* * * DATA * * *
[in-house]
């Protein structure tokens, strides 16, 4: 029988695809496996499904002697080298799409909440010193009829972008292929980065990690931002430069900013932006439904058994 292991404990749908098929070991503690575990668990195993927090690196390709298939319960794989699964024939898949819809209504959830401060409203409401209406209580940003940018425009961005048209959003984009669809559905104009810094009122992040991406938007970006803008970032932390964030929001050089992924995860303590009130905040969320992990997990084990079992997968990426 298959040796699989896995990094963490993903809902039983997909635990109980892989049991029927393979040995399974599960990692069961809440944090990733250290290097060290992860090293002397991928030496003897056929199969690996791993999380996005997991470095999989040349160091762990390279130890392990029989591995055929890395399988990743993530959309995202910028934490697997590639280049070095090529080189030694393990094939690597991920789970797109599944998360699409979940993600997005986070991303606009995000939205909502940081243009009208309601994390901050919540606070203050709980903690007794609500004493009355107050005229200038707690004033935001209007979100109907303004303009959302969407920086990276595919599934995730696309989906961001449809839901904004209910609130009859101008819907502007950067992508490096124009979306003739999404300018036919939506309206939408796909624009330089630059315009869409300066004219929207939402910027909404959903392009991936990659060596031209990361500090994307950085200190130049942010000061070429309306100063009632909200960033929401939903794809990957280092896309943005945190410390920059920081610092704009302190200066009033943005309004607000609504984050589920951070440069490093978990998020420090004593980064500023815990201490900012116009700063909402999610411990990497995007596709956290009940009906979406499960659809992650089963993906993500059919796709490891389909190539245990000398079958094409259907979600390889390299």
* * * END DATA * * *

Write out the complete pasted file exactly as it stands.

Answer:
[in-house]
């Protein structure tokens, strides 16, 4: 029988695809496996499904002697080298799409909440010193009829972008292929980065990690931002430069900013932006439904058994 292991404990749908098929070991503690575990668990195993927090690196390709298939319960794989699964024939898949819809209504959830401060409203409401209406209580940003940018425009961005048209959003984009669809559905104009810094009122992040991406938007970006803008970032932390964030929001050089992924995860303590009130905040969320992990997990084990079992997968990426 298959040796699989896995990094963490993903809902039983997909635990109980892989049991029927393979040995399974599960990692069961809440944090990733250290290097060290992860090293002397991928030496003897056929199969690996791993999380996005997991470095999989040349160091762990390279130890392990029989591995055929890395399988990743993530959309995202910028934490697997590639280049070095090529080189030694393990094939690597991920789970797109599944998360699409979940993600997005986070991303606009995000939205909502940081243009009208309601994390901050919540606070203050709980903690007794609500004493009355107050005229200038707690004033935001209007979100109907303004303009959302969407920086990276595919599934995730696309989906961001449809839901904004209910609130009859101008819907502007950067992508490096124009979306003739999404300018036919939506309206939408796909624009330089630059315009869409300066004219929207939402910027909404959903392009991936990659060596031209990361500090994307950085200190130049942010000061070429309306100063009632909200960033929401939903794809990957280092896309943005945190410390920059920081610092704009302190200066009033943005309004607000609504984050589920951070440069490093978990998020420090004593980064500023815990201490900012116009700063909402999610411990990497995007596709956290009940009906979406499960659809992650089963993906993500059919796709490891389909190539245990000398079958094409259907979600390889390299």